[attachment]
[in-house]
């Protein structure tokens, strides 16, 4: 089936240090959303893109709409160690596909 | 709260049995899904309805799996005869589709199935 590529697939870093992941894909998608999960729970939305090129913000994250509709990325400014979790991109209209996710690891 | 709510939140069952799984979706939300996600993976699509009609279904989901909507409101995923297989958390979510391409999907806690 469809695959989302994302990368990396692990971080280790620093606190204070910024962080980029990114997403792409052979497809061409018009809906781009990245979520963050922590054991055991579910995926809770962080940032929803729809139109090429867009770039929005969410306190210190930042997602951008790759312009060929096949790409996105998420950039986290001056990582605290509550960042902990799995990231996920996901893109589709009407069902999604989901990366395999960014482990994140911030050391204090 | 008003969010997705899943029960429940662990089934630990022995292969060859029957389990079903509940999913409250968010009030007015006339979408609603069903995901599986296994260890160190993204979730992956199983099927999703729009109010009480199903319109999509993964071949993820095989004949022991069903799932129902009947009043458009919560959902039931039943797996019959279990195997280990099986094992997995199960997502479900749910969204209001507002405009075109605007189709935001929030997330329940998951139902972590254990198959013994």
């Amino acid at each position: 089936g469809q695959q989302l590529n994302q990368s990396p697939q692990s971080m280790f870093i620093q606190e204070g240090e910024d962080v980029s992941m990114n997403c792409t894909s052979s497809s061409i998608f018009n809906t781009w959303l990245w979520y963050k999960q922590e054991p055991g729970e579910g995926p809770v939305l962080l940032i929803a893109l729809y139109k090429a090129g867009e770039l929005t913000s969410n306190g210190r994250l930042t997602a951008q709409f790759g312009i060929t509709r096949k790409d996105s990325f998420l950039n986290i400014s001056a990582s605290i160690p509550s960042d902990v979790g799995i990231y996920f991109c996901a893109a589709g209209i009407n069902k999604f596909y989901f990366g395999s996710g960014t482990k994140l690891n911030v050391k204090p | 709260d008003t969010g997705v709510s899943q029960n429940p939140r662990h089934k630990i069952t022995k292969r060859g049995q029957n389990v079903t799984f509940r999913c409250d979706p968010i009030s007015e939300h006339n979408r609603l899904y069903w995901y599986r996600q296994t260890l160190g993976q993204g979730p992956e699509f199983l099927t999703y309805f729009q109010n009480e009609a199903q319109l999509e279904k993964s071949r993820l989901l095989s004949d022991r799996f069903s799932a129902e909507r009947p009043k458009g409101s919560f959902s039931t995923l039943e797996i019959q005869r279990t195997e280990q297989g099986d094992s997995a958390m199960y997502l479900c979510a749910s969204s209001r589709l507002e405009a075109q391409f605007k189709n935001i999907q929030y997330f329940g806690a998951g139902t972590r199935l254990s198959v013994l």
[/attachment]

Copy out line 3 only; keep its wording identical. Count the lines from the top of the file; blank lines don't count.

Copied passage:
């Amino acid at each position: 089936g469809q695959q989302l590529n994302q990368s990396p697939q692990s971080m280790f870093i620093q606190e204070g240090e910024d962080v980029s992941m990114n997403c792409t894909s052979s497809s061409i998608f018009n809906t781009w959303l990245w979520y963050k999960q922590e054991p055991g729970e579910g995926p809770v939305l962080l940032i929803a893109l729809y139109k090429a090129g867009e770039l929005t913000s969410n306190g210190r994250l930042t997602a951008q709409f790759g312009i060929t509709r096949k790409d996105s990325f998420l950039n986290i400014s001056a990582s605290i160690p509550s960042d902990v979790g799995i990231y996920f991109c996901a893109a589709g209209i009407n069902k999604f596909y989901f990366g395999s996710g960014t482990k994140l690891n911030v050391k204090p | 709260d008003t969010g997705v709510s899943q029960n429940p939140r662990h089934k630990i069952t022995k292969r060859g049995q029957n389990v079903t799984f509940r999913c409250d979706p968010i009030s007015e939300h006339n979408r609603l899904y069903w995901y599986r996600q296994t260890l160190g993976q993204g979730p992956e699509f199983l099927t999703y309805f729009q109010n009480e009609a199903q319109l999509e279904k993964s071949r993820l989901l095989s004949d022991r799996f069903s799932a129902e909507r009947p009043k458009g409101s919560f959902s039931t995923l039943e797996i019959q005869r279990t195997e280990q297989g099986d094992s997995a958390m199960y997502l479900c979510a749910s969204s209001r589709l507002e405009a075109q391409f605007k189709n935001i999907q929030y997330f329940g806690a998951g139902t972590r199935l254990s198959v013994l």